FRANKLIN, MA – Early Education students at Tri-County Regional Vocational Technical High School visited the Wonder of Learning: The Hundred Languages of Children Exhibit. The exhibit was held at Boston University Wheelock College of Education & Human Development, hosted by Wonder of Learning Boston (WOL Boston). This was a rare and valuable opportunity for Tri-County students to experience the exhibit, which travels throughout the country and has not been hosted in Boston for decades.
The Hundred Languages of Children is the basis of the Reggio Emilia approach, a model of early education that originated in Reggio Emilia, Italy, in the 1940s.
The Reggio philosophy views children as having one hundred languages – or one hundred ways – through which they can express themselves. The approach is considered one of the best educational systems in the world for children from birth through age five, including principles of curiosity, interaction, problem-solving, and experiential learning. (WOL Boston).
The students were guided through the exhibit by Professor Emerita Mary Mindess of Lesley University. Professor Mindess encouraged students to immerse themselves in the exhibit in order to appreciate its richness. When students were finished exploring the exhibit, they engaged in a roundtable discussion with Professor Mindess, during which they examined the ways in which Reggio principles can be incorporated into their work with children and shared their thoughts. After working with Tri-County students, Professor Mindess had this message: “To the students at Tri-County, who were engaged, reflective and clearly thinking about the ‘Wonder of Learning’, it was a pleasure working with you and hearing about all the ways that the Wonder of Learning Exhibit has inspired you.”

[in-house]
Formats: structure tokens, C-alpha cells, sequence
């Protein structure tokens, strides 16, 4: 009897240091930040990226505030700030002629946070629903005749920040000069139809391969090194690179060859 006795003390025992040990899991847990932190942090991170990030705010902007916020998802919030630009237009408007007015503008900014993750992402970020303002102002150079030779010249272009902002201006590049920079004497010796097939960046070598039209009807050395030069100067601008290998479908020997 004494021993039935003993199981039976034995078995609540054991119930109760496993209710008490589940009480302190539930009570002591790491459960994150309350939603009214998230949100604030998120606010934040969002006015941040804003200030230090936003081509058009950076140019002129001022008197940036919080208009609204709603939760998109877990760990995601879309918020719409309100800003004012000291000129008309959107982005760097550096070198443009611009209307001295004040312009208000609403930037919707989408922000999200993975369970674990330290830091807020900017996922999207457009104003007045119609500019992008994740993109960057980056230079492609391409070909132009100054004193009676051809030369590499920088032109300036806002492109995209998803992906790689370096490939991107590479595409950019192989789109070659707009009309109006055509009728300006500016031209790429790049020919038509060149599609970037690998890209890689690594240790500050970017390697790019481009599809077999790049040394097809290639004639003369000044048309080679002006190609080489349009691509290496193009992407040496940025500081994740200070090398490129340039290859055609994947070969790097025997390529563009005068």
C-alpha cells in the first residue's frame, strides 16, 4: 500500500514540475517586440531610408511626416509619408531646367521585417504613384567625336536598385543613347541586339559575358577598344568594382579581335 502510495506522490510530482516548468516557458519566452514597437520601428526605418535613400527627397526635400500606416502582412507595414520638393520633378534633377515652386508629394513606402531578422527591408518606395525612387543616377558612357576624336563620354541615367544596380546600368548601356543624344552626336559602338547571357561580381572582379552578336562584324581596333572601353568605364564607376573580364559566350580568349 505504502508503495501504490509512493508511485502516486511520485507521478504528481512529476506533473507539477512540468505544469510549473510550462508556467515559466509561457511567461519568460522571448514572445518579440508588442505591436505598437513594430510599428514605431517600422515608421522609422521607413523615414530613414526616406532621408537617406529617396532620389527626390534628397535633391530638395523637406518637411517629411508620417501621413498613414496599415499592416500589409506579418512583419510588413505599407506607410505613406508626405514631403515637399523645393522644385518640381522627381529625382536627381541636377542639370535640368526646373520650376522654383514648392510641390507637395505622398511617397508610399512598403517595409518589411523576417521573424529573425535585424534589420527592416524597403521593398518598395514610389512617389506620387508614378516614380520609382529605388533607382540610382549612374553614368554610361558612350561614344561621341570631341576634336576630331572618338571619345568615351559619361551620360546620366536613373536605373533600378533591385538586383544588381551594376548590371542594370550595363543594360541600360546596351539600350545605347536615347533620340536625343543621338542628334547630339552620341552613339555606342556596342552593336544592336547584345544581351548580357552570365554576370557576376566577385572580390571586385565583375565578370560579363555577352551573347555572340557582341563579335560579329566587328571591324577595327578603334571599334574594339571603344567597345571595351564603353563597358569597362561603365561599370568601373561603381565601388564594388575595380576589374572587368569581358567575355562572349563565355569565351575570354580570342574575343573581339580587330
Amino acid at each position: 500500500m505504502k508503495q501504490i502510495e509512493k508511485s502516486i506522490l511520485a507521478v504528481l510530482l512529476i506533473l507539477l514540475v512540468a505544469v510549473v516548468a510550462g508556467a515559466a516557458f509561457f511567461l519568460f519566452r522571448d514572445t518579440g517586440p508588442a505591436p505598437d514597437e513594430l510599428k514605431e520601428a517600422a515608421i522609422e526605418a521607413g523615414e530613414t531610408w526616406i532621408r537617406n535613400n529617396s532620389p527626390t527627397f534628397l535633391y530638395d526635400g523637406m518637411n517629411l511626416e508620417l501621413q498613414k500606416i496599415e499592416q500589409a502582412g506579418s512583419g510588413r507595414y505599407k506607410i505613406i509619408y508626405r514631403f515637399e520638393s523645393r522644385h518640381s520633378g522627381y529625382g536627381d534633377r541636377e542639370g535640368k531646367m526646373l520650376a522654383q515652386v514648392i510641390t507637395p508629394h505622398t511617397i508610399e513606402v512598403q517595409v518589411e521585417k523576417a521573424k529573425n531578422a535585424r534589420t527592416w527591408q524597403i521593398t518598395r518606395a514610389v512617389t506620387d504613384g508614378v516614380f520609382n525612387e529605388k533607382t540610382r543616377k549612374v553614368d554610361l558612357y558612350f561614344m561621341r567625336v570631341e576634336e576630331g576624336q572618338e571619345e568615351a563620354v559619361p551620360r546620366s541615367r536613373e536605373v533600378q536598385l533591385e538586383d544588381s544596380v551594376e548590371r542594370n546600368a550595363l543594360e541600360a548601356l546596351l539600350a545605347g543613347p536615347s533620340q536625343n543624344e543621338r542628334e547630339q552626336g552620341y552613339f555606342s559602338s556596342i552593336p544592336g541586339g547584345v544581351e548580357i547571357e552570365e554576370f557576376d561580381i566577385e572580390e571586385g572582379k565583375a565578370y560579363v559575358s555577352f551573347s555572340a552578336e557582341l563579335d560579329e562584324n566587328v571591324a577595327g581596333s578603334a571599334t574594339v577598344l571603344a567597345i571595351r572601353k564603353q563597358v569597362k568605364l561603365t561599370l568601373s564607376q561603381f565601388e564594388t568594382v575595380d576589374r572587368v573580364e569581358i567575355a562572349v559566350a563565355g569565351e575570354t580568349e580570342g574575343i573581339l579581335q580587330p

The students returned to Tri-County inspired to incorporate the Reggio Approach into their work with the children at the Tri-County Children’s Center, the laboratory preschool at Tri-County. As Nate Anderson, a junior, explained, “It was inspiring and it opened my eyes a bit to the different philosophies of learning. It will help me to become a better teacher.”
Hope Bassignani, also a junior, added, “It was a great experience and I learned a lot. I liked looking at all the activities for preschool children.”
The Early Education students are teachers in training who create developmentally appropriate activities, identify goals and objectives that support the development and implement their plans with the children of Tri-County Children’s Center. Students’ participation in this exhibit will enrich their work with the preschool children.
To learn more about the Tri-County Children’s Center, go to https://tcchildrenscenter.com.
Tri-County RVTHS, located at 147 Pond Street in Franklin, is a recipient of the High Schools That Work Gold Achievement Award and serves the communities of Franklin, Medfield, Medway, Millis, Norfolk, North Attleboro, Plainville, Seekonk, Sherborn, Walpole, and Wrentham.